True. There were a lot of things that went into it.

  • acommentator

    In the U.S. the tobacco industry kind of stands alone, IMO. There is nothing else quite like it. The government is so dependent upon the money (derived from high taxes on the product and settlement agreements with the companies) it gets from tobacco sales that the industry amounts to a government protected monopoly. The system is set up to make it impossible for new companies to undercut the prices of the existing companies and to wring every cent it can from people (generally in the lower income brackets) who are addicted to the stuff and find it hard to quit.

    Looked at this way, it is a ruthless system to extract resources from the poor and near poor. Take something that many people are addicted to, and tax the hell out of it. Works very well.

  • Meghan Murphy

    The UK women are at least very organized and able to connect in real life regularly… (And of course are incredibly smart and courageous…)

  • Rachael

    Yep, I think I’m getting wheee you’re coming from. Which is why individual parents are stuck between a rock and a hard place, regardless of their intentions. It’s society as a whole that needs to do away with gender.

  • Meghan Murphy

    <3

  • Meghan Murphy

    I am lucky to know many radical feminists irl, but I am nonetheless jealous of what the UK women have going on…

  • Meghan Murphy

    The thing I worry about with this kind of language, though, is that I think it doesn’t work on people who don’t already have a feminist analysis of the sex trade. To them, I think it can read as sensationalizing, and people shut down when they feel like they are being manipulated via exaggerated language… I mean, *I* know what you mean, but I think when we’re thinking about/talking about language, we need to think about talking to a broad audience… I think the ‘industry’ part is useful because it points to the commodification — the treating women as things to be bought, sold, and used.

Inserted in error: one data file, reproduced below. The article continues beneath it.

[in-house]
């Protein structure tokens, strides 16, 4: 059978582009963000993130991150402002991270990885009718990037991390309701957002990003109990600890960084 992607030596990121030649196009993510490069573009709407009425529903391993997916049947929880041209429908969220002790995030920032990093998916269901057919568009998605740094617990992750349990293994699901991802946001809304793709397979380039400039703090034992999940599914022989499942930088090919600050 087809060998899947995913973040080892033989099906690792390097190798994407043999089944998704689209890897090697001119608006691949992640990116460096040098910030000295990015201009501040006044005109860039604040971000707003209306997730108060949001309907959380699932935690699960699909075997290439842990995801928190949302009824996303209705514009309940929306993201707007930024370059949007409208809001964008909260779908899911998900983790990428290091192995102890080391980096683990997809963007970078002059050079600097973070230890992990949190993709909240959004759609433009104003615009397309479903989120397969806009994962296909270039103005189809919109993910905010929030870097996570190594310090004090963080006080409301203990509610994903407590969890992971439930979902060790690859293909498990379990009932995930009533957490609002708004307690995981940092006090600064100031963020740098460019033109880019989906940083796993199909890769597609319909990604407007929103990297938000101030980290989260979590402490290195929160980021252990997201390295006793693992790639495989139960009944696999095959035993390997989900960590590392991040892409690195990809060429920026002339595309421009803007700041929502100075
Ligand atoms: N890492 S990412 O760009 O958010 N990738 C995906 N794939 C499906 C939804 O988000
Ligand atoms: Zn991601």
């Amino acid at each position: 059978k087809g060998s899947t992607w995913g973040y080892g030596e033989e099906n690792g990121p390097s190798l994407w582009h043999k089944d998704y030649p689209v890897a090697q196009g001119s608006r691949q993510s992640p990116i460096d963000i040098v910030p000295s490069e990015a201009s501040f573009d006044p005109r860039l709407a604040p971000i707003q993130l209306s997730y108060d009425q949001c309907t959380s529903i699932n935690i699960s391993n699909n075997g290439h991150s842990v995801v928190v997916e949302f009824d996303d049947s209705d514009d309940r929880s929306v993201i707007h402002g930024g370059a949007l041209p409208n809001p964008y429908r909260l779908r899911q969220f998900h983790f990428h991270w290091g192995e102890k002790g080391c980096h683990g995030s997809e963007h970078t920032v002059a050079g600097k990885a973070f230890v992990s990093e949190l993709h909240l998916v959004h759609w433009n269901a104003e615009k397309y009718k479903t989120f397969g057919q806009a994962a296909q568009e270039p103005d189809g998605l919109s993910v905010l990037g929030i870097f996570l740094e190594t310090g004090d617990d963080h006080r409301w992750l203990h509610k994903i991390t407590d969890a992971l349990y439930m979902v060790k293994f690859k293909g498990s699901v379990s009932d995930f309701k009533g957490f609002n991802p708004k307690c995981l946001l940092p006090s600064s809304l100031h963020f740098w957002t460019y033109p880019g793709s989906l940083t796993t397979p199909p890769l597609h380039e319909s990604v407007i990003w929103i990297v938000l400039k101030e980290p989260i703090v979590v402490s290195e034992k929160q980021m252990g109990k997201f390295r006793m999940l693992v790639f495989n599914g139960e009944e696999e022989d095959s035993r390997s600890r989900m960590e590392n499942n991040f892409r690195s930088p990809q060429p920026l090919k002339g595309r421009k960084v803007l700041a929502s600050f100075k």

• Wren

      You are completely correct. I have experiential evidence that it does not work to try and convince people of the damages of prostitution and porn by using this heightened (although accurate) language.This immediately shuts people down and turns into a confrontation about the African slave trade and people have a lot of (justifiable) feelings about it. They will accuse you of a false equivalency. Or if you describe the industry as the rape trade they will not believe you and you will lose your audience. People really believe that prostitution and porn are inevitable, albeit distasteful, part of modern life, and anything that might challenge the falsities they’ve been fed their entire lives must be done in a way that doesn’t make them freak out. Caring and thoughtful people have a notion that it’s all bullocks, but they still need to be convinced. Everyone has been programmed and deprogramming is probably more art than science.

      I think saying sex ‘work’ is a mollifying and misleading term because it doesn’t indicate the enormity of the structural forces behind the industry. I also don’t particularly like sex ‘trade’ for the same reason and because some of it is prostitution, some is porn, strip clubs, web cam stuff, BDSM, etc. It really is an industry that has tentacles everywhere, and some are legal in some places, illegal in others, etc. so I think trade is not broad enough.

      Like I said, I call it the sex industry when talking about it generally. When describing it to friends or talking about my personal experience, I use stronger language. I don’t feel like my experience is invalidated when anyone uses industry to describe it. Others may feel differently, but I completely agree with you.

      • Meghan Murphy

        Yes exactly.

      • corvid